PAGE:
I wear two hats (at least). As Alice Hardesty, I am a poet, writer, and busy citizen living in Portland, Oregon. My activities in Portland are many and varied. They include dog-walking, tai chi, singing in the St. Michael’s Singers, and interviewing classical musicians. I am also an activist for social and environmental causes, chairing a committee called “Advocacy Action” at St. Michael and All Angels Church in Portland. And, because my husband, Jack, had an amazing healing from a usually fatal form of cancer, I’ve spent quite a bit of time investigating alternative and complimentary healing processes.
As Alice H. Suter, Ph.D., I am an audiologist with a specialty in the effects of noise on hearing, consulting to government agencies, universities, and employers of noise exposed workers. My jobs with the federal government included the Environmental Protection Agency (EPA), the Occupational Safety and Health Administration (OSHA), and the National Institute for Occupational Safety and Health (NIOSH). At various times in these jobs I performed research, developed criteria, or set standards for noise exposure. I’m still active as a consultant, and, alas, the world is still noisy.
Because I married late, I kept my family name for business and professional purposes, but I’ve always preferred my husband’s name, Hardesty, so that’s what I use socially and for my writing. I love to write and consider it a spiritual practice — a necessary nutrient in the diet of life.
How did I get to be a writer? That question has puzzled me, so recently I’ve taken a look at my writing past. I’ve studied writing with many fine teachers: Judith Barrington and Martha Gies in Oregon, and Mary Pierce Brosmer in Ohio. I’ve also attended workshops taught by renowned poets like Paulann Petersen, Stephen Dobyns, Marvin Bell, and Dorianne Laux. Inspiration and valuable practice has also come from my friend Dawn Thompson of Portland Women Writers, who teaches poetry classes in my home.
I’ve always been an enthusiastic reader, but I read slowly, so I don’t spend much time on books that don’t interest me or are poorly written. In high school I loved English classes, so that when my parents took me to England for graduation, I insisted on two pilgrimages: one to Stratford-on-Avon, and the other to 50 Wimpole Street, the house where Robert Browning stole Elizabeth Barrett from her domineering father.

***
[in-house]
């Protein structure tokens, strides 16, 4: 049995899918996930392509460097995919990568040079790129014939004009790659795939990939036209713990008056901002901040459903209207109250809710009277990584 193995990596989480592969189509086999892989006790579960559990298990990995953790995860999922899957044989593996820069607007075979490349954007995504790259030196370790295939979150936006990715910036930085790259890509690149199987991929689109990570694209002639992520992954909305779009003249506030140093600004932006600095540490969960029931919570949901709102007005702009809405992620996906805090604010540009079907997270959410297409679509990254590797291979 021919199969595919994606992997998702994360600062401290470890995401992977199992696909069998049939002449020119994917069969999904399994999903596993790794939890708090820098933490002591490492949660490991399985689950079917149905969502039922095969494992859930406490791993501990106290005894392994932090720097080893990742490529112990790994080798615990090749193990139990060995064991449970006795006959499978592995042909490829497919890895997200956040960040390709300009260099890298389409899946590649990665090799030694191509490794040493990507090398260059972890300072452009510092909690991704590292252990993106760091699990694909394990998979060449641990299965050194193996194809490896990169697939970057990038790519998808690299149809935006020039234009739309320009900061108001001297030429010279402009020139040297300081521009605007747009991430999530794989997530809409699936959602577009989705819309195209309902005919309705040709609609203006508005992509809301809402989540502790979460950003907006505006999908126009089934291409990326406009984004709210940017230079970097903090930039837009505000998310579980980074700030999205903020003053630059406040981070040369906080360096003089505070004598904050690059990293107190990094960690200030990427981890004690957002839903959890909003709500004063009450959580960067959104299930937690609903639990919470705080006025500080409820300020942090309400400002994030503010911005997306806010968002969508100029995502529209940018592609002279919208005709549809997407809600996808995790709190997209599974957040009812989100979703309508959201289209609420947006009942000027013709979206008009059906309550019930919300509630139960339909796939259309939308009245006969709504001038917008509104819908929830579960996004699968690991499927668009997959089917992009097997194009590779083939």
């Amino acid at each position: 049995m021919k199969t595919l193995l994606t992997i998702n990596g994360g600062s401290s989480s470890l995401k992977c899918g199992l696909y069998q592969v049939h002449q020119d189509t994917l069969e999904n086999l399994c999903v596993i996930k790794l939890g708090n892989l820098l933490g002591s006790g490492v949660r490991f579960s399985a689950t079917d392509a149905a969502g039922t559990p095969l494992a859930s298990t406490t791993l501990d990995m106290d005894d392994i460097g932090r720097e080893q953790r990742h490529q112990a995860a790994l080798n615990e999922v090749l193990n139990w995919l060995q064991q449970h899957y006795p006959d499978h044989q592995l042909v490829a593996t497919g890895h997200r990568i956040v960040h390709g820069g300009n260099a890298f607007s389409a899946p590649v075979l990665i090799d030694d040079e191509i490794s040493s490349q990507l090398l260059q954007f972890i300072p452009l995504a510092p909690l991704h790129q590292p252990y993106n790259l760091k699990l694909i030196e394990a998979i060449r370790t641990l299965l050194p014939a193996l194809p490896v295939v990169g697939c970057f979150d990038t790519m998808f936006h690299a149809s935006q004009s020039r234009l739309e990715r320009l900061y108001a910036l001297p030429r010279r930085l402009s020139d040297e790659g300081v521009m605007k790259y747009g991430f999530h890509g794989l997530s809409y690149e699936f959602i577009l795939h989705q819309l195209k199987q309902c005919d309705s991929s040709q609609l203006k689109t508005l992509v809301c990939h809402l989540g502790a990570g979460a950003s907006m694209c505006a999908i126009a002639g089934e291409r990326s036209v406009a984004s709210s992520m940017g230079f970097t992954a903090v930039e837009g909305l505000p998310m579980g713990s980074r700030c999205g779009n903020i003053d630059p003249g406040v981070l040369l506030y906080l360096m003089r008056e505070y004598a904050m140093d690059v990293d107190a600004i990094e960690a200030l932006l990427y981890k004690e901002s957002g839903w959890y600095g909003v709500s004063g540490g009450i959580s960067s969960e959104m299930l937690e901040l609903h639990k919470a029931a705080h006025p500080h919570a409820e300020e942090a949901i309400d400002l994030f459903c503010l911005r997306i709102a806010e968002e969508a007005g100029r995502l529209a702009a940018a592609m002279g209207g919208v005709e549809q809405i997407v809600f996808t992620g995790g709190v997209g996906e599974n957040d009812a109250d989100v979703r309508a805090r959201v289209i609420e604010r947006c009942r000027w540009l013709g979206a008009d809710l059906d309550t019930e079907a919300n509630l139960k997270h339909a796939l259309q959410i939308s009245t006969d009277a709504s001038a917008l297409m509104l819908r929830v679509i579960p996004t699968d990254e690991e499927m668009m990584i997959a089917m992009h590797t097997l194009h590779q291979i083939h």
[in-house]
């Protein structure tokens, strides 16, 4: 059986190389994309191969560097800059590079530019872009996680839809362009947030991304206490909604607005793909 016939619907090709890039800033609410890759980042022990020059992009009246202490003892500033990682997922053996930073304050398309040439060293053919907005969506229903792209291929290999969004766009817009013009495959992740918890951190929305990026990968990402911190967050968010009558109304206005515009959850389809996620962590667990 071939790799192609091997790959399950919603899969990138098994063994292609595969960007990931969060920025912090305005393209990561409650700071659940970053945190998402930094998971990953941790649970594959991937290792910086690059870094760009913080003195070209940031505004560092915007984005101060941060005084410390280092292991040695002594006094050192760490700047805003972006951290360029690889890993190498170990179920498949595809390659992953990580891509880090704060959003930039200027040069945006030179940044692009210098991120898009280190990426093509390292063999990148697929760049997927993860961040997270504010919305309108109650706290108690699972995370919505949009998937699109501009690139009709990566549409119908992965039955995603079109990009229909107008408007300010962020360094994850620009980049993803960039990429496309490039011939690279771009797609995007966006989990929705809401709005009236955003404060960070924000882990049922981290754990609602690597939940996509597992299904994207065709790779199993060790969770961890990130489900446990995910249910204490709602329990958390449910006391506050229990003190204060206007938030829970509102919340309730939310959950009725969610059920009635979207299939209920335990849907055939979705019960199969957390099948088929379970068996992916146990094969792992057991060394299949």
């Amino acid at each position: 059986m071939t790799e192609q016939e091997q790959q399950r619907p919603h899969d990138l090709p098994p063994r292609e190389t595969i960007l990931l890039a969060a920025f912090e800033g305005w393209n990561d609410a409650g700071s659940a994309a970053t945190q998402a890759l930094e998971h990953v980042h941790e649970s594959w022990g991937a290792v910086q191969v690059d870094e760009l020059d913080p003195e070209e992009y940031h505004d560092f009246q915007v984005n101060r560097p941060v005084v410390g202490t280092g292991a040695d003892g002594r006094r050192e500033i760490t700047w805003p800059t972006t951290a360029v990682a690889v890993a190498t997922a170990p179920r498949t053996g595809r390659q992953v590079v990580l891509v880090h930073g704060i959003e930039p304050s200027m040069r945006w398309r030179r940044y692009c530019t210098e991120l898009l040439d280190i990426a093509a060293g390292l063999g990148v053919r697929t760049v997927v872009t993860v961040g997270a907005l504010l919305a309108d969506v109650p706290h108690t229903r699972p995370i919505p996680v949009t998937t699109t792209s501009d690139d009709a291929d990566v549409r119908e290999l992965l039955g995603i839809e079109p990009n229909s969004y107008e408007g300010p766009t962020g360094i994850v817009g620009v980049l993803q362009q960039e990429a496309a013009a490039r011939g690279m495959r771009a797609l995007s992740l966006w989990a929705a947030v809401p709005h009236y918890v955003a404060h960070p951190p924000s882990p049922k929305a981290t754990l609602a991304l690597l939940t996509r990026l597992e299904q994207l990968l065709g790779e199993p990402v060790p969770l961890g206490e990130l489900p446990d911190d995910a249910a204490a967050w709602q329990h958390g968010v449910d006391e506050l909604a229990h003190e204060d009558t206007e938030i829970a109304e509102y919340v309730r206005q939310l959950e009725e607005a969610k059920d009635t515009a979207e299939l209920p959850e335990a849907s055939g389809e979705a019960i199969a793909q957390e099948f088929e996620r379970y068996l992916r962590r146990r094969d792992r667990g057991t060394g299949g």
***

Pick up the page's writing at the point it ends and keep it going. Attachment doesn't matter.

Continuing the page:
I didn’t major in English at Mt. Holyoke because I was sure I couldn’t keep up with the reading assignments. Also, I found freshman English tedious and lacking the juice that I had enjoyed in novels and plays. I did take a class in creative writing my junior year, but the professor was so discouraging it soured me on the whole process for more than two decades. So I majored in religion, always having been drawn to the numinous, but that too was disappointing, and I ended up doing the Bible on a speed-reading machine. Studying the existential theologians was a worthy challenge, but there wasn’t much a woman could do in those days with a B.A. in religion. So I took a master’s degree in deaf education and then a Ph.D. in audiology, a field where I’ve had a long and rewarding career.
Jack and I lived in the Washington D.C. area for many years, where we both worked for the government. I started out working for the D.C. Department of Health, then to the U.S. EPA followed by OSHA in the Labor Department, and later, NIOSH in the Department of Health and Human Services. My work has always involved technical report-writing, even long tomes like monographs and preambles to regulations (mostly about noise exposure). My articles about noise have also been published in popular venues like MIT’s Technology Review and The Washington Post. I found myself gravitating toward jobs like writing newsletters, editing other people’s technical reports, and teaching graduate students in audiology how to write research papers. I had discovered that explaining things clearly and succinctly helped me as well as the reader understand complex problems more easily.
Meeting the Poet